Tuesday, December 30, 2003

Another chapter in Untitled:

She was cleaning her toe-nails again.

Diderik Humble jr. detested the sickly sweet smell of butyl acetat (it boils at 125 degrees C, he though). Sinsemilla was leaning forward to aplly the nail polish remover. Then she would wipe her nails clean with a cotton pad, which she would the proceed to throw behind the front seats, adding to the pile of pads with a pink stint that separated the front of the car from the back.

Another BMW passed them on the highway from Bagdad. Diderik Humble humped along in his Trabant on the highway's shoulder, windows wide open, relishing each breath of fresh air provided by the passing vehicles.

"Look, there's another BM," Sinsemilla shrieked. "That makes three today."

Diderik Humble glanced over at her, still crouched over her nails, her hair flowing in the wind from the passing car. She looked content, he thought.

"No, we can't afford a BM," she said, her voice sounding grave, but was there a hint of a mocking smile at the corner of her lips?

Sinsemilla reached over to change the dial on the car radio. Out of the chaotic sparks of the ether, she managed to extract a song by The Humperdinkies, and sang along happily.

Diderik Humble straightened up in the driver's seat. They wouldn't arrive at the border post until midnight, and he had no idea if they might encounter problems at the crossing. He had expected a larger stream of cars heading for Uqbar since it was announced on the radio last night that the borders were now opened.

Bagdad hadn't been the refuge he had hoped for. He wanted to be somewhere far away from his countrymen, where he could live in splendid isolation with Sinsemilla, and she in splendid isolation with him. But the city was already seething with faces he recognized from the home office. It was as if they had come here to escape the thronged poverty of their central administration, hoping for a fresh start in the Newly Purchased Subsidiaries.

Perhaps it was a law of existence, Humble thought, that all corporations must spill over themselves, as if there was a constant tendency in all business life to expand beyond the what could be managed, like the Megaceros hibernicus, mutating until its antlers were four meters along the curvature, intimidating rivals and impressing potential mates, until one day its antlers had grown so large and heavy that it could no longer lift its head to see where it was going, falling off cliffs and stuck as prey for hungry, lonely wolfs.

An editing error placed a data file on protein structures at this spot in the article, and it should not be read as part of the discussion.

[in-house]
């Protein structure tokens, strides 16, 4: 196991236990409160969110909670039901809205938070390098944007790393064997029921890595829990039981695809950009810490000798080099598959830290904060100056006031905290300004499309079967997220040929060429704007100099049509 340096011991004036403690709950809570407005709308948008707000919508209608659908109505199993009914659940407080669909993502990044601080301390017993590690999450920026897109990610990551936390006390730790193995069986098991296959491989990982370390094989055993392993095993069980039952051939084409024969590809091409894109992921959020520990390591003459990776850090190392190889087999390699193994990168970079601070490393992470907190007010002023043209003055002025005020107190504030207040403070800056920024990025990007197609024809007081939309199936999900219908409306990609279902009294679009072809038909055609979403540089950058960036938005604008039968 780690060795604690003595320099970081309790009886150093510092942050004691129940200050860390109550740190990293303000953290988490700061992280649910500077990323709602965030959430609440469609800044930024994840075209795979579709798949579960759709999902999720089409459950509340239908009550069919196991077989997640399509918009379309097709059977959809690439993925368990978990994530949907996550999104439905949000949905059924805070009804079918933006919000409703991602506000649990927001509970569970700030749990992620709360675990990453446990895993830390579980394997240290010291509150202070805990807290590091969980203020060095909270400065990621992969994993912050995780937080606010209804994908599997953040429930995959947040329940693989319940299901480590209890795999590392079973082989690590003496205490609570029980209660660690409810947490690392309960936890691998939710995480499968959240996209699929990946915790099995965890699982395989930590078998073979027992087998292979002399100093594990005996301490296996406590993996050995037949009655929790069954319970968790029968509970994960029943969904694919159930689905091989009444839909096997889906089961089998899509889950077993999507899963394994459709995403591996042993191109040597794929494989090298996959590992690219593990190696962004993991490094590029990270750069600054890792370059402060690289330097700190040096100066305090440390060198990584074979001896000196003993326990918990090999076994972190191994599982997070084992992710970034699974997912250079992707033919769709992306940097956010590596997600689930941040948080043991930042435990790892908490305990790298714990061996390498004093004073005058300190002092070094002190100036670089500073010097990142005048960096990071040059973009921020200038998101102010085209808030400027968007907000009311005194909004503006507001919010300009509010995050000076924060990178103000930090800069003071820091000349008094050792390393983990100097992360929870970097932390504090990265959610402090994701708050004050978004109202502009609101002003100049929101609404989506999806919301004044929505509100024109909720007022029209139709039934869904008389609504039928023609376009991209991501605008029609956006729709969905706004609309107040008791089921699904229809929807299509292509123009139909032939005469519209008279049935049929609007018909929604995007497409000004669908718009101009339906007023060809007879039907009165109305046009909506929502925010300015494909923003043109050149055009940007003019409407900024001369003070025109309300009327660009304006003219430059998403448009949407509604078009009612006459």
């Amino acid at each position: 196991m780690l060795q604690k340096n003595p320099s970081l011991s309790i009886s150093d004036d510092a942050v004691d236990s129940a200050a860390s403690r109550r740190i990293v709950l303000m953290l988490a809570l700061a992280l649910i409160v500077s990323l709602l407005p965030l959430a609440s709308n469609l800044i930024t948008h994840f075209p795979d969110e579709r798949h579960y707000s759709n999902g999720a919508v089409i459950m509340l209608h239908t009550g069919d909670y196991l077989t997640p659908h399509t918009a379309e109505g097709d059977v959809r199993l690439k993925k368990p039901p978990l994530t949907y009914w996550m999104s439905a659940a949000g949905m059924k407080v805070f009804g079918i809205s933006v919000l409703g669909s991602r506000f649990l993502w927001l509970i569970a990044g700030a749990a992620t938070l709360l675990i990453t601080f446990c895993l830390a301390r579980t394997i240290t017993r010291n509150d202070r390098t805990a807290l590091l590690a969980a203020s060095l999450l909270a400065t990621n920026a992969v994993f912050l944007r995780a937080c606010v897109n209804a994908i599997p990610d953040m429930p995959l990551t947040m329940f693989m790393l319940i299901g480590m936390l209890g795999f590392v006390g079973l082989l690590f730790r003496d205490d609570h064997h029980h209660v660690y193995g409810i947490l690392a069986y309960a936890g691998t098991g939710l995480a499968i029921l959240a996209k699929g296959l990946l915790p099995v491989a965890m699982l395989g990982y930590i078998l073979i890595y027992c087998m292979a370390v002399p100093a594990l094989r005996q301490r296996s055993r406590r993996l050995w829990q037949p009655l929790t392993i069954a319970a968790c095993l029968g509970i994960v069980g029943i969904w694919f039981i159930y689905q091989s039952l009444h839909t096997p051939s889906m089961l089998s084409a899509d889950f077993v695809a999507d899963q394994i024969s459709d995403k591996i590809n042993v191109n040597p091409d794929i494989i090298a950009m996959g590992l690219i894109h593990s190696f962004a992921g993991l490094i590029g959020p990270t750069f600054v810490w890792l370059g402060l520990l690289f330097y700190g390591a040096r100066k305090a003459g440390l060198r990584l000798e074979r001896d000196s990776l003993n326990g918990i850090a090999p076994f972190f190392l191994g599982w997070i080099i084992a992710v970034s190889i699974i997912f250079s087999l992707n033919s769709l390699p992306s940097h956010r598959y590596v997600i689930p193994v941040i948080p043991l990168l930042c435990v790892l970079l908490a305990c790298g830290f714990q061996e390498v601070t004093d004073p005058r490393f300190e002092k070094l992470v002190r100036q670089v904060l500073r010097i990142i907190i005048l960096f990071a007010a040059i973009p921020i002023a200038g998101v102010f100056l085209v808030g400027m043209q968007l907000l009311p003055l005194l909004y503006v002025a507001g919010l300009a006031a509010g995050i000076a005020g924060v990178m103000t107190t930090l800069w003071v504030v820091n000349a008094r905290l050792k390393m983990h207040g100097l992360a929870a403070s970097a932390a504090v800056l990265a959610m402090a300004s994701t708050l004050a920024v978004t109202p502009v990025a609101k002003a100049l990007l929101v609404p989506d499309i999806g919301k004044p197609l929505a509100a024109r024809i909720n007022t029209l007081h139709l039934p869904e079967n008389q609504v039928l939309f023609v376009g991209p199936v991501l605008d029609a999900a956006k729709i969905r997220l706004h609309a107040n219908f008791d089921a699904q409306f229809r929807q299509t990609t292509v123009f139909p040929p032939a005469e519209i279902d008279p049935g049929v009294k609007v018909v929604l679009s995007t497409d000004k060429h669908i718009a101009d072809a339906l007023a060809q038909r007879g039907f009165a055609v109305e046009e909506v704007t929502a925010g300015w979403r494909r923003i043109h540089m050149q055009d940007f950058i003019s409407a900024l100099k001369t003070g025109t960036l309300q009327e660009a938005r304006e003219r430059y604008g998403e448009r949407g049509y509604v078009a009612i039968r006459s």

In a state of imbecility, Diderik, for amusement, turned his attention to political economy. He had poured the pages of proto- luddite Ricardo's "Dialogues of the Three Templas," a very capable disputation of the notion that there is an "inexorable" tendency for profits to decline.

Diderik had said, before he had finished the first chapter, "Thou art the man!" Wonder and curiosity were emotions that had long been dead in him. Yet he wondered once more: He wondered at himself that he could once again be stimulated to the effort of reading: and much more he wondered at the book.

Lost in his though, Diderik had forgotten to pay attention to the gas gauge, and, noting that it indicated it was time to fill more gas, he announced, "It's time to fill more gas, Sinsemilla."

"Ok," she said, staring out the window at the odd olive tree floating by the car. He could see by the reflection of her face that she had put on some of her glossy lipstick and purple shades on her eyelids. She scratched her bare foot. Diderik navigated the car into the gas station.

It's strange, though Diderik as he had handled the pump, that such an establishment would be referred to as a petrol station, a gas station, or a garage, depending on its linguistic location. From the corner of his eye he saw Sinsemilla strolling across the tar. He turned his head and saw a red Alfa Romeo round-tailed Spider parked at the far end of the station area. A Dean Corso-type character had his head out the window.

As he exited the station building, Diderik observed that Sinsemilla was already seated in their car. He got inside the car and got it back on the highway. Sinsemilla didn't say a word. Two can play that game, he though, and said, perhaps a little too loud, "Two can play that game."

"What game? What are you talking about?"

"Silence. We can drive in silence."

Sinsemilla looked at him for a moment, tilting her head forward in what Diderik had decided was feigned disbelief.

"Whatever," she said.

"Total silence."

Diderik tapped his fingers on the wheel.

"Not a word," he continued.